However, one certainly important point is generally neglected in the strategic models mentioned above, namely that the produced material, which is a common good for everyone, is frequently a diffusive molecule. So, while cells move slowly on the surface they live, the molecules for which competition takes place disperse much faster. More elaborated models should consider this effect. The simplest way to build up this effect into the models is that if the interaction range of individuals is larger than the competition range [20][22]. Ifti et al. (2004) used a continuous PD game in a model (individual exhibits variable investment into cooperation) where individuals live on a 2D rectangular lattice. They found that if difference between interaction range and competition range exceeds a critical level then cooperation is not sustained [20]. Increasing interaction range is not so dramatically detrimental to cooperators in a nonlinear public goods game on a two dimensional lattice, where the common benefit is a sigmoid function of the produced material within the diffusion range. It is shown that producer and non-producer can coexist even if the diffusion range is much larger than interaction range, although the fraction of producers decreases with diffusion range [22]. Interestingly in a spatial model of self replicating macromolecules which cooperate in maintaining a metabolic cycle and compete for the same sort of monomers at the same time, some difference between interaction and competition range is necessary for the coexistence of replicator molecules and for the decline of cheating parasites [21], [23].

A recent paper by Allen et al. (2013) studied this problem in a model where public good units move randomly along a graph [24]. They studied the probability of fixations of rare producer and non-producer mutants in a case when diffusive public good is in a linear relation with the fitness of strategies. They defined the producer cells to be evolutionary supported if the fixation probability of a single producer among the non-producers is greater than the fixation probability of a non-producer among producers. They found for a wide range of graphs (including 1D and 2D rectangular lattices as well) that producers are evolutionarily supported if the benefit remains at the producer and the total benefit retained by the neighbors of it is greater than the cost of production of the public good [24].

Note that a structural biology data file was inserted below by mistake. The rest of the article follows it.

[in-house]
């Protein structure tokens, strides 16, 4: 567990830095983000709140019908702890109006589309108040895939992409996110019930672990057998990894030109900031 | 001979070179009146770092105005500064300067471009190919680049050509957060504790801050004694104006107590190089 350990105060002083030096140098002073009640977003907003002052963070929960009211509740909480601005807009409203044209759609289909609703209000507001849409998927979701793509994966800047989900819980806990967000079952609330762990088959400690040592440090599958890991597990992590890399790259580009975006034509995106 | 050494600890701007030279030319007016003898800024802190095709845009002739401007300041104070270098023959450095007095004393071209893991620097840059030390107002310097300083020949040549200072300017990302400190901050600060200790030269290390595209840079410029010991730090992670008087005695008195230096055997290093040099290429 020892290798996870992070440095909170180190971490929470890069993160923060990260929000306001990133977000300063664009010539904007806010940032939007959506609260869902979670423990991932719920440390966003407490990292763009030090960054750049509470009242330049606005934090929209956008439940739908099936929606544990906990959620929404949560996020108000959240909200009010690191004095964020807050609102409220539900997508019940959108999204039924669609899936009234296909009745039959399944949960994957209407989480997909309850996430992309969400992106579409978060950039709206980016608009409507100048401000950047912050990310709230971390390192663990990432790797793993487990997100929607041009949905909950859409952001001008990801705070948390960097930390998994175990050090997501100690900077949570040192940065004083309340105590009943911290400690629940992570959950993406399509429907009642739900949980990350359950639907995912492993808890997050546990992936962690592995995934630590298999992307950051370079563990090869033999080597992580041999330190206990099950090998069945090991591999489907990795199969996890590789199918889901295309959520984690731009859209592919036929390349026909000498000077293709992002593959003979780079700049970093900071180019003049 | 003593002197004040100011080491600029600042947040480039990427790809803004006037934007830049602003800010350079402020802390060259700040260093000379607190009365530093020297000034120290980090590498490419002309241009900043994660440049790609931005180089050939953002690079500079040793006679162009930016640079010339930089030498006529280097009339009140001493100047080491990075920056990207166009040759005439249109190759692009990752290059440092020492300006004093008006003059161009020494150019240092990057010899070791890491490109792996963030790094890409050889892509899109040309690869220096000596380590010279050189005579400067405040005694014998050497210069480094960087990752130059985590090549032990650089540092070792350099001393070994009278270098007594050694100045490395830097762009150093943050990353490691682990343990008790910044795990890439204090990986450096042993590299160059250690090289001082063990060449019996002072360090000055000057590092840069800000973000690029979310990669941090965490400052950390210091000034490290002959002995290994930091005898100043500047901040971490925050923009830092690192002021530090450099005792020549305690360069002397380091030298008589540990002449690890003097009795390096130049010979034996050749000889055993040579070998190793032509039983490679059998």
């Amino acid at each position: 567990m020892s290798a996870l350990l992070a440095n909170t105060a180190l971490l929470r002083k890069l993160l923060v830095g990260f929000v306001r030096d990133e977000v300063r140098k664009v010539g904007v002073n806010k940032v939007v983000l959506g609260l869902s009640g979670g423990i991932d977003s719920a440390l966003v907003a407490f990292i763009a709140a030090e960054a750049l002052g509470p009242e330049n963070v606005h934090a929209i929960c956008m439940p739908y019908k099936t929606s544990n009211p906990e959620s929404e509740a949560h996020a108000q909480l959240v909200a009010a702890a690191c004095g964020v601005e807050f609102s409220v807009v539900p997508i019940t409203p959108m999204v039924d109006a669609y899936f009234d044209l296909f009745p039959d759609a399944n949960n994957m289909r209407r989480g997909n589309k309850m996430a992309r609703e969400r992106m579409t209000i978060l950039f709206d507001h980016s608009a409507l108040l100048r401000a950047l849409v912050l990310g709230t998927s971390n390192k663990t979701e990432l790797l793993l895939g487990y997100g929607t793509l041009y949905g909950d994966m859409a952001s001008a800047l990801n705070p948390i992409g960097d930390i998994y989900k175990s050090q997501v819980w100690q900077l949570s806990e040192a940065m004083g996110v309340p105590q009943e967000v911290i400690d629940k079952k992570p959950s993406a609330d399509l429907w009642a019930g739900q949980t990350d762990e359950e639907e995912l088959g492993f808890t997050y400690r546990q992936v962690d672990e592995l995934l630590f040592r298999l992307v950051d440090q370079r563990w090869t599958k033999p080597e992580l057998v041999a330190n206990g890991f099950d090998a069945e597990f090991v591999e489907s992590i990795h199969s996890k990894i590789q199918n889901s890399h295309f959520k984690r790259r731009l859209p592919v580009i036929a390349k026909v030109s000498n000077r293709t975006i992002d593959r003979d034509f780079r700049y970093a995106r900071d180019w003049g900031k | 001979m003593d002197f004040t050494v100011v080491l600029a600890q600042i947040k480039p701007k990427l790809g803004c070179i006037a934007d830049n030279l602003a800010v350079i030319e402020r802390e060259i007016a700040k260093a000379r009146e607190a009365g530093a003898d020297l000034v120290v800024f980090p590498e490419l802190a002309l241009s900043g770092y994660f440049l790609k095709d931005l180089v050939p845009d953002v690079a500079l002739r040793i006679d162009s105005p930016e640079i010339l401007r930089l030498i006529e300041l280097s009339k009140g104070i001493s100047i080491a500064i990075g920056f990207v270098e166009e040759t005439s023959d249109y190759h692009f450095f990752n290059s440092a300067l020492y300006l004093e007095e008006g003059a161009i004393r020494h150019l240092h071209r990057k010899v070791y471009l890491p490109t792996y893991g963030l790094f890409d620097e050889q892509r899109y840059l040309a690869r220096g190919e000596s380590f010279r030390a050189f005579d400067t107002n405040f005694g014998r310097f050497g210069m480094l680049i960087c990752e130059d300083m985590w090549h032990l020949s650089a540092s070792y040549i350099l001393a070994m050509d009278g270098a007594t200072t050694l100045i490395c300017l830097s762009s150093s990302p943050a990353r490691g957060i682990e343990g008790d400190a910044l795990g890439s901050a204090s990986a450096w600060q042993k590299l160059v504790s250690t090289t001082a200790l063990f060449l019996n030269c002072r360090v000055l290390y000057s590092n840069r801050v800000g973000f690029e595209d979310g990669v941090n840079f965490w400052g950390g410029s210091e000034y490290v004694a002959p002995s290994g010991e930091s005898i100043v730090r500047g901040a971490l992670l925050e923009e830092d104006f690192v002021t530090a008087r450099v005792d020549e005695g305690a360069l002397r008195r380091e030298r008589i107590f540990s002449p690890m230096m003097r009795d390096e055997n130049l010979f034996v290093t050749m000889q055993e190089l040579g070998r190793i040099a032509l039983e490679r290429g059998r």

Another recent paper by Borenstein et al. (2013) have studied a 2D lattice model in which cooperator cells produce a diffusive material which is a common good and fitness is a (linear or saturating) function of the concentration of diffusive material. The model assumes that every lattice point is occupied by a cell. They use a birth-death algorithm: progeny of the neighbors of a randomly chosen cell replaces this cell proportional to their relative fitness. Cells die according to an exponential process inversely related to the fitness of the cell. They concluded that cooperators cannot coexist with the defectors in this model. This does happen even if fitness saturates with the concentration of diffusive material [25]. These results are surprising first because of the experience of coexistence of cooperators and cheaters in spatial models of cooperation (see above), second because coexistence of cooperators and cheaters is typical if public good is a saturating function of the effort even in well mixed [26][30] and similarly in spatial models [22], [31].

Borenstein et al'.s (2013) 2D model is too complex for analytical investigations, thus their conclusions are based mainly on numerical simulations [25]. However, 1D models can more frequently be analyzed mathematically which helps to understand the dynamics of the 2D model and/or to reveal the connection between model details and dynamics. For example the connection of dimensionality with dynamics is an important question since biofilms can change from 1D dendrite line to a rather 3D shape, although they are generally a fractal [32], [33]. Further, the dynamics of spatially explicit models generally depends on the order of elementary steps, that is, whether birth-death or death-birth update rules are applied [34][38], and whether interactions modify fecundity or/and survival [39].